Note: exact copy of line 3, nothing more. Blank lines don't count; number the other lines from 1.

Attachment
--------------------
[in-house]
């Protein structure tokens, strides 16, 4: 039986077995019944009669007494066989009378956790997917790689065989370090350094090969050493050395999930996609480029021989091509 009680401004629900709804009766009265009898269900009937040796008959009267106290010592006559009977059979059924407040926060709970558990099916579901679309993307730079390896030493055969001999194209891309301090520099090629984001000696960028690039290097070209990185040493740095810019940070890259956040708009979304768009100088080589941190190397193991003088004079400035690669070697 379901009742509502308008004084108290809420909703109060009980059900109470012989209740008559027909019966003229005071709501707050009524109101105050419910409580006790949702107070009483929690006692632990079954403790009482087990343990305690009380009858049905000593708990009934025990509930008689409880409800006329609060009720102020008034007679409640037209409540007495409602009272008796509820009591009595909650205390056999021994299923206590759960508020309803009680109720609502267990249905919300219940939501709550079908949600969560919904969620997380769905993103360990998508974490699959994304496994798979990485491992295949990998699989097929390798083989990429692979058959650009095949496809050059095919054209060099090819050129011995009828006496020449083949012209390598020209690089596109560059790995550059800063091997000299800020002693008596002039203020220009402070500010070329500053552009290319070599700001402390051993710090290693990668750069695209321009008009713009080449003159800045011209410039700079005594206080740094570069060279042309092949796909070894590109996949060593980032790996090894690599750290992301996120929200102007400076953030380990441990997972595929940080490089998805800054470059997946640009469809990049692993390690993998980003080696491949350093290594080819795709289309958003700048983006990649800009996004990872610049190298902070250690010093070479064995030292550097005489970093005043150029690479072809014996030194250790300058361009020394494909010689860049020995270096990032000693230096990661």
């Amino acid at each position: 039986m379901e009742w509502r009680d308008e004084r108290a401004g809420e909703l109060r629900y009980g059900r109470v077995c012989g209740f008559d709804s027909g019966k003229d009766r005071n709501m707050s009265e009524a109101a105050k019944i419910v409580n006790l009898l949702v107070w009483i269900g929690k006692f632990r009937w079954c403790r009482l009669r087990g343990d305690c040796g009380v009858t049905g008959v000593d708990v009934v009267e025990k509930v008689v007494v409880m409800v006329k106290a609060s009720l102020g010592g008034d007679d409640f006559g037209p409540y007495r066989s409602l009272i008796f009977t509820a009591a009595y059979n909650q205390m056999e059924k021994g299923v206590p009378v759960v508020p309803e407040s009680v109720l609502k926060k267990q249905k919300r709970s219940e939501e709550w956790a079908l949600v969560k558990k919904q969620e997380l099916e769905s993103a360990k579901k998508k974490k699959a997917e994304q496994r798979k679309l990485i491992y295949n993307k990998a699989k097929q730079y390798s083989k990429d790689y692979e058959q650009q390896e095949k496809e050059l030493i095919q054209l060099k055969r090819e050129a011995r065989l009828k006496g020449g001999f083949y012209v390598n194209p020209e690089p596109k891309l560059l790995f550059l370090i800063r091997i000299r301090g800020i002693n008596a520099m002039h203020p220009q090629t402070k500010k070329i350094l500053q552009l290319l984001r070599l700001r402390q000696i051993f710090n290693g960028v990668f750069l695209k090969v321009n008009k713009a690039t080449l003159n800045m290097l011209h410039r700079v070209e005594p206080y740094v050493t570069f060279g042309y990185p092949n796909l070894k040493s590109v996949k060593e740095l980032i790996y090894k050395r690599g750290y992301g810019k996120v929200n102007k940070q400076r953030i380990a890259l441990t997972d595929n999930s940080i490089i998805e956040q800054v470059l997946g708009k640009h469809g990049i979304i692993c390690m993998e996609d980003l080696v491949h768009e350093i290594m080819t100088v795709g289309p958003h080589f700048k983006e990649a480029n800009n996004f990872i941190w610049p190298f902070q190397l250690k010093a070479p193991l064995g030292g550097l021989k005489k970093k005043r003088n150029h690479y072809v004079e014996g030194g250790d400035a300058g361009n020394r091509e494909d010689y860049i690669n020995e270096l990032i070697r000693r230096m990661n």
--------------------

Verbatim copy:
């Amino acid at each position: 039986m379901e009742w509502r009680d308008e004084r108290a401004g809420e909703l109060r629900y009980g059900r109470v077995c012989g209740f008559d709804s027909g019966k003229d009766r005071n709501m707050s009265e009524a109101a105050k019944i419910v409580n006790l009898l949702v107070w009483i269900g929690k006692f632990r009937w079954c403790r009482l009669r087990g343990d305690c040796g009380v009858t049905g008959v000593d708990v009934v009267e025990k509930v008689v007494v409880m409800v006329k106290a609060s009720l102020g010592g008034d007679d409640f006559g037209p409540y007495r066989s409602l009272i008796f009977t509820a009591a009595y059979n909650q205390m056999e059924k021994g299923v206590p009378v759960v508020p309803e407040s009680v109720l609502k926060k267990q249905k919300r709970s219940e939501e709550w956790a079908l949600v969560k558990k919904q969620e997380l099916e769905s993103a360990k579901k998508k974490k699959a997917e994304q496994r798979k679309l990485i491992y295949n993307k990998a699989k097929q730079y390798s083989k990429d790689y692979e058959q650009q390896e095949k496809e050059l030493i095919q054209l060099k055969r090819e050129a011995r065989l009828k006496g020449g001999f083949y012209v390598n194209p020209e690089p596109k891309l560059l790995f550059l370090i800063r091997i000299r301090g800020i002693n008596a520099m002039h203020p220009q090629t402070k500010k070329i350094l500053q552009l290319l984001r070599l700001r402390q000696i051993f710090n290693g960028v990668f750069l695209k090969v321009n008009k713009a690039t080449l003159n800045m290097l011209h410039r700079v070209e005594p206080y740094v050493t570069f060279g042309y990185p092949n796909l070894k040493s590109v996949k060593e740095l980032i790996y090894k050395r690599g750290y992301g810019k996120v929200n102007k940070q400076r953030i380990a890259l441990t997972d595929n999930s940080i490089i998805e956040q800054v470059l997946g708009k640009h469809g990049i979304i692993c390690m993998e996609d980003l080696v491949h768009e350093i290594m080819t100088v795709g289309p958003h080589f700048k983006e990649a480029n800009n996004f990872i941190w610049p190298f902070q190397l250690k010093a070479p193991l064995g030292g550097l021989k005489k970093k005043r003088n150029h690479y072809v004079e014996g030194g250790d400035a300058g361009n020394r091509e494909d010689y860049i690669n020995e270096l990032i070697r000693r230096m990661n």